McCormick

McCormick

Kudos to the Midway Independent School District board of trustees for setting an example of how at least educators should act when it comes to social media and their young charges. Possibly it’s too much to hope for today, given dramatically shifting political and social norms and morals, but some parents and students would do well to take notice and similarly embrace restraint and civility in what they post online to friend and foe.

Midway ISD this month adopted a ridiculously sensible policy lately touted by the Texas Association of School Boards. It prohibits school district employees from using electronic communications to harass or abuse a student. One might think this plain common sense for educators and administrators in our public schools, yet a 2016 incident involving derogatory, mean-spirited social media comments leveled at then-Midway High senior Miriam McCormick proves otherwise. Ms. McCormick’s crime? Pressing school officials (and by working through the system) to change the Midway school mascot name for girls from Pantherettes to Lady Panthers or Panthers. Oh, the horror!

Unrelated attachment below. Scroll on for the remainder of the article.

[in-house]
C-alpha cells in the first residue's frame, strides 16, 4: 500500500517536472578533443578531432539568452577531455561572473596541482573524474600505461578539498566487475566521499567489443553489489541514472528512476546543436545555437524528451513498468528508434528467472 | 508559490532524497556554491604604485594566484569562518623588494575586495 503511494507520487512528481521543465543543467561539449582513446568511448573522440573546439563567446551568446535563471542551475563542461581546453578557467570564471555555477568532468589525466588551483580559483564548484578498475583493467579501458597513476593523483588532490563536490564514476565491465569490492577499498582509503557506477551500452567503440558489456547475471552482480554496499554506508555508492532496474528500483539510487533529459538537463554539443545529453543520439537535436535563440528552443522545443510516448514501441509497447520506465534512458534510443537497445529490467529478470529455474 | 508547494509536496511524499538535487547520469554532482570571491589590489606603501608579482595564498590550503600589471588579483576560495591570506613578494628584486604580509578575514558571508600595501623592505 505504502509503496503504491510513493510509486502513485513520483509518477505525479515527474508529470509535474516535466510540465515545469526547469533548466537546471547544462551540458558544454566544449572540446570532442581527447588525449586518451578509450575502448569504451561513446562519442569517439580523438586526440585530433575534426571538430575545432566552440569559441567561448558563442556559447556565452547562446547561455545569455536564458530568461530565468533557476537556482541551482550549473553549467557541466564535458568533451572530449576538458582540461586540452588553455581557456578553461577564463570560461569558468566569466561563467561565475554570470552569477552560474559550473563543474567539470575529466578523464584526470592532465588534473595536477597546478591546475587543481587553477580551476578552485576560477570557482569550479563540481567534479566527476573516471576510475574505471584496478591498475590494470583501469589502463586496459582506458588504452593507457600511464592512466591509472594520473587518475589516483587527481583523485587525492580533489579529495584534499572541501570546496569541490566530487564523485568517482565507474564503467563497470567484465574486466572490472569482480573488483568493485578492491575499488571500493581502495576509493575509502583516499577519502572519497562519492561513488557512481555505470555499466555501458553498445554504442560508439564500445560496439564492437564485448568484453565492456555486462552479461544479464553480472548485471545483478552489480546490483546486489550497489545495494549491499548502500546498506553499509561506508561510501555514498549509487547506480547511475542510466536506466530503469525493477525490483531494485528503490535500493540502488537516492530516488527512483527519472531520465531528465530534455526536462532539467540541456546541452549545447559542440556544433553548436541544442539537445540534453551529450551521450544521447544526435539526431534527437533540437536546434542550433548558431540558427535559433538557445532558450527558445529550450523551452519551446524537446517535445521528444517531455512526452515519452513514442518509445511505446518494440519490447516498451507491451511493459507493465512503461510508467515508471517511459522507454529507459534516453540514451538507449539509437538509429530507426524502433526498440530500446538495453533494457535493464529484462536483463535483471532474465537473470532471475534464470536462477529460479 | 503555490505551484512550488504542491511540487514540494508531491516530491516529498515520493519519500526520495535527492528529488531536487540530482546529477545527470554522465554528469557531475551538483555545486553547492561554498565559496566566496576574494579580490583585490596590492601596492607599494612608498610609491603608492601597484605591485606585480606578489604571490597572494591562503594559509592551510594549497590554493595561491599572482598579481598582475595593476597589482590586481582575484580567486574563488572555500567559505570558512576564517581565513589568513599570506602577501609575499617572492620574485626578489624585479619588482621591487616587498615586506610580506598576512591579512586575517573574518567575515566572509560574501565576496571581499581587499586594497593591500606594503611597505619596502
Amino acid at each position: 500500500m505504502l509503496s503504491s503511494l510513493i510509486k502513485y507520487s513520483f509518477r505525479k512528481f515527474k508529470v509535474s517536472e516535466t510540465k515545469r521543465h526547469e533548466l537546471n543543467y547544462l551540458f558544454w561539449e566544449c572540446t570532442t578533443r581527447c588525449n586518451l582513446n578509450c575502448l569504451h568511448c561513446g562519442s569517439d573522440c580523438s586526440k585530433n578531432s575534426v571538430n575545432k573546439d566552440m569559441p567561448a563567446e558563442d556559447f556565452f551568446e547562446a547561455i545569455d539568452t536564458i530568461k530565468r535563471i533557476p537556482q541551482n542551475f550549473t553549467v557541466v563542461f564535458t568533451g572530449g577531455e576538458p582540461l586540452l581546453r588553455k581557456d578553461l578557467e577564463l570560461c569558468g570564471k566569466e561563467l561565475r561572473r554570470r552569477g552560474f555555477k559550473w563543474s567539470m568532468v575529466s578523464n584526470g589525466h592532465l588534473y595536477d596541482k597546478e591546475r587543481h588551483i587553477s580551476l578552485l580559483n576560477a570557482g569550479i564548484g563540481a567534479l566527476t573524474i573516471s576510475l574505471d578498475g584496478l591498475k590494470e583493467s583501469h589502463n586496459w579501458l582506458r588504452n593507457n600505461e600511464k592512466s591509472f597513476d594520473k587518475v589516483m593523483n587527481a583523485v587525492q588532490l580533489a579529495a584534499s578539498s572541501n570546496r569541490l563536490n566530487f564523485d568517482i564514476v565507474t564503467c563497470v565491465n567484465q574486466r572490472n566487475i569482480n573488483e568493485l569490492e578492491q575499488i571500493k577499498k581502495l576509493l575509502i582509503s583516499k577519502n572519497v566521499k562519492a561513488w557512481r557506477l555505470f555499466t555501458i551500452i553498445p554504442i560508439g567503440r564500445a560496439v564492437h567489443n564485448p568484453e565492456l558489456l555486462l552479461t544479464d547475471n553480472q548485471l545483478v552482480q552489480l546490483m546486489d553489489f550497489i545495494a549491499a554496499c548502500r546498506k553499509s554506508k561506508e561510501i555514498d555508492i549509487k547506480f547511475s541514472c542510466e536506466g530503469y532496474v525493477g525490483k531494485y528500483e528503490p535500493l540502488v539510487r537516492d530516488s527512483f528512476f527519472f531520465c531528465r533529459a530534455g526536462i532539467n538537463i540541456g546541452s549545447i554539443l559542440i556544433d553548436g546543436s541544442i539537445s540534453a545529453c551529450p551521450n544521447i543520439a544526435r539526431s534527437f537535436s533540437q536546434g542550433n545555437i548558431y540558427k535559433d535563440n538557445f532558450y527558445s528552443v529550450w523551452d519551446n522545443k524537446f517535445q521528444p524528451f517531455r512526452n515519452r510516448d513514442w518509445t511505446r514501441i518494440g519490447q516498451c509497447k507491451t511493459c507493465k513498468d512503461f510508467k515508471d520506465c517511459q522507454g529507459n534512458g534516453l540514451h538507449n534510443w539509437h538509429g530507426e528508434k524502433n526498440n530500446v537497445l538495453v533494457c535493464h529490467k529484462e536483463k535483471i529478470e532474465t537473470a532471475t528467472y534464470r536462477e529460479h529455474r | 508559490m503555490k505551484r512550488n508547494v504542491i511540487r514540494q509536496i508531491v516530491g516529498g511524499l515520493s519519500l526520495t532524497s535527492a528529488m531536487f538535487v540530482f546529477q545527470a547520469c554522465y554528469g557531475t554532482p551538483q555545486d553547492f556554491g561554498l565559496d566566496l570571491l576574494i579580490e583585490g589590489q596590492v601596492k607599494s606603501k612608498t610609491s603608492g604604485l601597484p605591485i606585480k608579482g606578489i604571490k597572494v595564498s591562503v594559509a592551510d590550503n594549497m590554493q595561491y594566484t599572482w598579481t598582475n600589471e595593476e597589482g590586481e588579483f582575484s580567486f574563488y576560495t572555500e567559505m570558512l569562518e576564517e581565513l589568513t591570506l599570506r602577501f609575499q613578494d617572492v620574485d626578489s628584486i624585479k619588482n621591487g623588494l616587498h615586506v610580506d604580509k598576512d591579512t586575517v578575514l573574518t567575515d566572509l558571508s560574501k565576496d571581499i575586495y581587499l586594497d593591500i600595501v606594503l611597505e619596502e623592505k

Some adults apparently took this as an outrageous affront justifying returning fire in deplorable ugliness, the sort with which many of us are by now all too familiar online: “Twit.” “Stupid moron.” “Mentally distraught or scholastically stunted.” “Brain-dead liberal.” “Silly, social justice warrior.” Worse, as Trib education writer Shelly Conlon reports, a Midway ISD faculty member actually “liked” some of these same malicious comments the now-19-year-old Midway graduate received via social media — and even contributed a put-down.

To our thinking, an educator egging on others as they employ rhetorical filth to vilify a student online is every bit the equivalent of a teacher on the playground cheering as some bullies taunt a lone and vulnerable student. And First Amendment concerns? As the nation’s highest court reminds us on many occasions, there are certain limits to all rights, particularly in our places of employment. And if that’s not enough, it’s useful to remember that teachers should be encouraging a lively but respectful discussion of ideas — not urging a tirade of insults, even if concerning some cherished school mascot.

Miriam McCormick ultimately lost her bid to change the name of the mascot but achieved a more significant victory by working with the Texas Association of School Boards (and again through accepted protocols) to the degree the TASB is now advising school boards statewide to adopt such policies. And even if Midway ISD trustees ultimately turned thumbs-down on changing the name of mascots, they correctly understand the far greater relevance of civil discourse in adopting a policy that bolsters an employee handbook rule about such pursuits. It’s a victory all the way around except for those whose only arguments against other arguments are demeaning insults and immature name-calling.